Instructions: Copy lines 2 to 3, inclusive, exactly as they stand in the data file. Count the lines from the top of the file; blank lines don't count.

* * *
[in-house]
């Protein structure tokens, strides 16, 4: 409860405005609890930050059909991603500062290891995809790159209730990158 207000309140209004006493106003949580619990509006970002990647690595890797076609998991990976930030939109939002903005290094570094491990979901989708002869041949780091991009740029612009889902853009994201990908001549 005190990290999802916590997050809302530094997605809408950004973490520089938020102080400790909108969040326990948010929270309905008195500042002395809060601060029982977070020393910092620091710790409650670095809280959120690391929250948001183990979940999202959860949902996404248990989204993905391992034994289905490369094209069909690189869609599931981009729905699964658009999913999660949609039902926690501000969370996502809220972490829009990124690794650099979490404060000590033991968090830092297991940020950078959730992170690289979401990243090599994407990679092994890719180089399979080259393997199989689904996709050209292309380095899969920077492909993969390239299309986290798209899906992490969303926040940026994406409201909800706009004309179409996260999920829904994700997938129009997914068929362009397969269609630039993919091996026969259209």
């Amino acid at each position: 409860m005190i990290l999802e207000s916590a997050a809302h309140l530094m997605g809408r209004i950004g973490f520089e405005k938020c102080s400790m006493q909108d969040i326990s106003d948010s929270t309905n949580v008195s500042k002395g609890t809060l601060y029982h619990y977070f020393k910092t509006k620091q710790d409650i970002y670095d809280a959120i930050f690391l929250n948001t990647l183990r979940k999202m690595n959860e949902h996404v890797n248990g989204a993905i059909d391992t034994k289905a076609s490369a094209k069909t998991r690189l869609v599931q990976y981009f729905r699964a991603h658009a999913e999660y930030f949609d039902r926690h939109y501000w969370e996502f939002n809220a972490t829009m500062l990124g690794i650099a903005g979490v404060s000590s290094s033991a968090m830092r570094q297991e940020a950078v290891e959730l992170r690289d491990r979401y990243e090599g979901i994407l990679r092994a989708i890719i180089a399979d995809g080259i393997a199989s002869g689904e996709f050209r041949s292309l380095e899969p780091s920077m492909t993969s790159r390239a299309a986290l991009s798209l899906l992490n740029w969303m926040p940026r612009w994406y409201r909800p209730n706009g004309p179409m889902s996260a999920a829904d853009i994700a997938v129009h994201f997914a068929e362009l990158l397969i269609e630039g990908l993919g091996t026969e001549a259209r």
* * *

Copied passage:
């Protein structure tokens, strides 16, 4: 409860405005609890930050059909991603500062290891995809790159209730990158 207000309140209004006493106003949580619990509006970002990647690595890797076609998991990976930030939109939002903005290094570094491990979901989708002869041949780091991009740029612009889902853009994201990908001549 005190990290999802916590997050809302530094997605809408950004973490520089938020102080400790909108969040326990948010929270309905008195500042002395809060601060029982977070020393910092620091710790409650670095809280959120690391929250948001183990979940999202959860949902996404248990989204993905391992034994289905490369094209069909690189869609599931981009729905699964658009999913999660949609039902926690501000969370996502809220972490829009990124690794650099979490404060000590033991968090830092297991940020950078959730992170690289979401990243090599994407990679092994890719180089399979080259393997199989689904996709050209292309380095899969920077492909993969390239299309986290798209899906992490969303926040940026994406409201909800706009004309179409996260999920829904994700997938129009997914068929362009397969269609630039993919091996026969259209």
């Amino acid at each position: 409860m005190i990290l999802e207000s916590a997050a809302h309140l530094m997605g809408r209004i950004g973490f520089e405005k938020c102080s400790m006493q909108d969040i326990s106003d948010s929270t309905n949580v008195s500042k002395g609890t809060l601060y029982h619990y977070f020393k910092t509006k620091q710790d409650i970002y670095d809280a959120i930050f690391l929250n948001t990647l183990r979940k999202m690595n959860e949902h996404v890797n248990g989204a993905i059909d391992t034994k289905a076609s490369a094209k069909t998991r690189l869609v599931q990976y981009f729905r699964a991603h658009a999913e999660y930030f949609d039902r926690h939109y501000w969370e996502f939002n809220a972490t829009m500062l990124g690794i650099a903005g979490v404060s000590s290094s033991a968090m830092r570094q297991e940020a950078v290891e959730l992170r690289d491990r979401y990243e090599g979901i994407l990679r092994a989708i890719i180089a399979d995809g080259i393997a199989s002869g689904e996709f050209r041949s292309l380095e899969p780091s920077m492909t993969s790159r390239a299309a986290l991009s798209l899906l992490n740029w969303m926040p940026r612009w994406y409201r909800p209730n706009g004309p179409m889902s996260a999920a829904d853009i994700a997938v129009h994201f997914a068929e362009l990158l397969i269609e630039g990908l993919g091996t026969e001549a259209r």